Hypertension in Cats
Hypertension can be difficult to diagnose in cats. The stethoscope (listening) method used to diagnose hypertension in people cannot be used in cats. A Doppler device is needed to detect blood flow or a special instrument that measures oscillations in the blood vessels must be used. Excitement can artificially raise blood pressure, just as it does in people (white coat effect). Cerebral or brainstem vascular injury can cause swelling (edema) or the bleeding into the brain that is also called a stroke. Clinical symptoms include abnormal behavior, depression, neurological deficits, head tilt, seizures and coma.
The diagnosis of hypertension requires close attention to the technical aspects of blood pressure measurement such as selection of the appropriate cuff size and assuring uniform compression of the artery.
When there are associative clinical signs or diseases related to hypertension, a high blood pressure measurement is of great significance. In the otherwise healthy cat, diagnosis should be approached cautiously so as not to label a healthy, but perhaps excited, pet as hypertensive.
The underlying cause of hypertension must be addressed. Known causes include: chronic kidney diseases, hyperadrenocorticism (Cushing's disease), hyperthyroidism, tumors of the adrenal gland (pheochromocytoma/adrenocortical tumor), drugs such as those used to treat urinary incontinence in cats and central nervous system disorders.
Hypertension can also develop from diseases of the endocrine organs. Diseases of the adrenal gland are particularly common in cats and have been associated with hypertension. One example is Cushing's disease, which may be controlled by medication.
Some cases of hypertension are idiopathic or essential, which means they have no known cause.
Hypertension can cause serious injury to target organs including the brain, eyes, heart, kidneys and blood vessels in these and other organs. These changes can include:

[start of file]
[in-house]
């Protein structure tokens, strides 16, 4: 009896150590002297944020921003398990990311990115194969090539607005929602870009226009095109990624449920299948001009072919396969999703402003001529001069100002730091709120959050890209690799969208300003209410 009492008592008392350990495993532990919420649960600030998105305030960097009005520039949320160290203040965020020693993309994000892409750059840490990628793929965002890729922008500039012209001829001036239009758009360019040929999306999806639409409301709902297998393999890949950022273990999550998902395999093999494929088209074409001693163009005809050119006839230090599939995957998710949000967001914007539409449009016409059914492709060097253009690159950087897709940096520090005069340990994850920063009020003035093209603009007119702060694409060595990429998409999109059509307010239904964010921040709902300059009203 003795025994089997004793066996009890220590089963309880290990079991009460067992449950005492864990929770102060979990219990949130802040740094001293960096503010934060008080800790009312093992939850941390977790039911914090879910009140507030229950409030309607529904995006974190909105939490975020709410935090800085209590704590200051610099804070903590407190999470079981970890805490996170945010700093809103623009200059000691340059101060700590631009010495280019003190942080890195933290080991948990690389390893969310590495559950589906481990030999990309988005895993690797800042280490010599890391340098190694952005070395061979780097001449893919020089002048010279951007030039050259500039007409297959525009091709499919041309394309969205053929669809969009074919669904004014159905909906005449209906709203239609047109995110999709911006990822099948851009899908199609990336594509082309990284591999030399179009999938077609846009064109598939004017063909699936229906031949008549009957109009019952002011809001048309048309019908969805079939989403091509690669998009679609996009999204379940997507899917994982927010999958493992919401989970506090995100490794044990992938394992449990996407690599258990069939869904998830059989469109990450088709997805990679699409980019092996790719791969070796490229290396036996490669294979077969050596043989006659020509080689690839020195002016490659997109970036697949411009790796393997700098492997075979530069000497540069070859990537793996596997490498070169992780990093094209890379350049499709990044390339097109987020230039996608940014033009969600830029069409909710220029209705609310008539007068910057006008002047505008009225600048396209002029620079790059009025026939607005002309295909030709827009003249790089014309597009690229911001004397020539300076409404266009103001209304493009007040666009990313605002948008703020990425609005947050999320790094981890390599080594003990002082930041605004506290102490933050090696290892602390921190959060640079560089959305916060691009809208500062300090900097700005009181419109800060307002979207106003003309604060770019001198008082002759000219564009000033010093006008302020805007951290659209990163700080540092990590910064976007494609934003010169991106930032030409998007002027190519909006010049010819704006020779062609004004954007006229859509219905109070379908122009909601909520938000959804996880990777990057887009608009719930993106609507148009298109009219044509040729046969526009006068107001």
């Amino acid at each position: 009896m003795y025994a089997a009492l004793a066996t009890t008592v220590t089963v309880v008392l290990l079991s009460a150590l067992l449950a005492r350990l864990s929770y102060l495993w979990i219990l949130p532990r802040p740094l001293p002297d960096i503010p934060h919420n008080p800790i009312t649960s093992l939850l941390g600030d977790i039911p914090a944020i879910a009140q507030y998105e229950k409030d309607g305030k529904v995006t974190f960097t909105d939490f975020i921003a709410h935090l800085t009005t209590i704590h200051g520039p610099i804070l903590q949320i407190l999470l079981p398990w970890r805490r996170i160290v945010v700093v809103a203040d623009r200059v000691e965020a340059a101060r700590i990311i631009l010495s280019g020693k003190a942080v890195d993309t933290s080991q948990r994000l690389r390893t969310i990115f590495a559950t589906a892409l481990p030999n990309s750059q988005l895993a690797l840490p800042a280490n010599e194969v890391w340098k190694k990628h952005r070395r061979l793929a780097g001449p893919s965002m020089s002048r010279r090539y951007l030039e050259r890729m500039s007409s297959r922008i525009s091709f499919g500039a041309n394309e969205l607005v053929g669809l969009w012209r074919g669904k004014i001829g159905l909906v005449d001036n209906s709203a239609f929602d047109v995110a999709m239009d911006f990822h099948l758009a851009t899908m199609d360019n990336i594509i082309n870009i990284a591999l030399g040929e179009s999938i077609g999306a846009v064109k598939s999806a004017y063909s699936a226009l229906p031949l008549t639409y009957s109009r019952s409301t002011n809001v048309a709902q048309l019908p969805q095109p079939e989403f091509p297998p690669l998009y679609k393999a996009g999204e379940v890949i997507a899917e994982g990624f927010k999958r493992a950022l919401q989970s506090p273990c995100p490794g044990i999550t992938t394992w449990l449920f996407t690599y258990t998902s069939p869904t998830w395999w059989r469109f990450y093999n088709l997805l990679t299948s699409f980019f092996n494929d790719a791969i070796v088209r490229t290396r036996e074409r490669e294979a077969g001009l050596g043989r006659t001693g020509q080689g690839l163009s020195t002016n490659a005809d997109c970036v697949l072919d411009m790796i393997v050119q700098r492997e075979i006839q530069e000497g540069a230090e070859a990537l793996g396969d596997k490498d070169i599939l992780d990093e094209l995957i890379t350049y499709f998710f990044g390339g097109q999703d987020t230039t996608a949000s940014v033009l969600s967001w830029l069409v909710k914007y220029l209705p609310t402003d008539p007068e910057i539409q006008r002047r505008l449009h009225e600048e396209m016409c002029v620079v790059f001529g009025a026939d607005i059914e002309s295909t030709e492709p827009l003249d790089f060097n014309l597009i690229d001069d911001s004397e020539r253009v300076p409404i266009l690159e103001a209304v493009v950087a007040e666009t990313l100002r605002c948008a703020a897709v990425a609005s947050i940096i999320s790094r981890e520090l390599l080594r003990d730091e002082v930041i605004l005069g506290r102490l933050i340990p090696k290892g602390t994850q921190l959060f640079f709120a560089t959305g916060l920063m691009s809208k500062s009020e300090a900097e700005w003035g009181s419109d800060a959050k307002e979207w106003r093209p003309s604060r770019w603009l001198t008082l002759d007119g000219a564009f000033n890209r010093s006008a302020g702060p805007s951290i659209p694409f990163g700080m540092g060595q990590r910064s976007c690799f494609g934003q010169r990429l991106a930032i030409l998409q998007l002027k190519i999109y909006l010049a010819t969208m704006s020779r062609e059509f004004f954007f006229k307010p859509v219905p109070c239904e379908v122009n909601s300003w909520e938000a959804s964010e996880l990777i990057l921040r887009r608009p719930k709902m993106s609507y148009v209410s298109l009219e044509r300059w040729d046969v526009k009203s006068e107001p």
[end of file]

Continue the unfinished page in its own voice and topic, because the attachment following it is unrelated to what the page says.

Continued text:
Retinal edema (swelling) or hemorrhage and retinal detachments (separation of the layers) can lead to sudden blindness. Sudden blindness may also develop consequent to bleeding into the eye, known as intraocular hemorrhage or hyphema.
Elevated blood pressure increases the work of the heart. Frequently, a murmur or extra heart sound, an atrial gallop, will be heard with the stethoscope in cats with hypertensive heart disease. Left ventricular thickening (hypertrophy) and heart enlargement (cardiomegaly) are indications of chronic hypertension. These changes can be identified by an echocardiogram (most sensitive), electrocardiogram or thoracic radiograph (least sensitive). Coronary arteries also are injured from high arterial pressures. Heart failure stemming from hypertensive heart disease is exceedingly rare. In cats with chronic valvular heart disease, hypertension increases the risk for development of congestive heart failure.
Kidney disease is one of the most common reasons for high blood pressure. Glomerular disease is especially associated with hypertension. High blood pressure continues to injure the kidneys creating a vicious cycle.
Injury to blood vessels or direct transmission of pressure across the microscopic blood vessels and capillaries is responsible for many of the clinical signs of hypertension.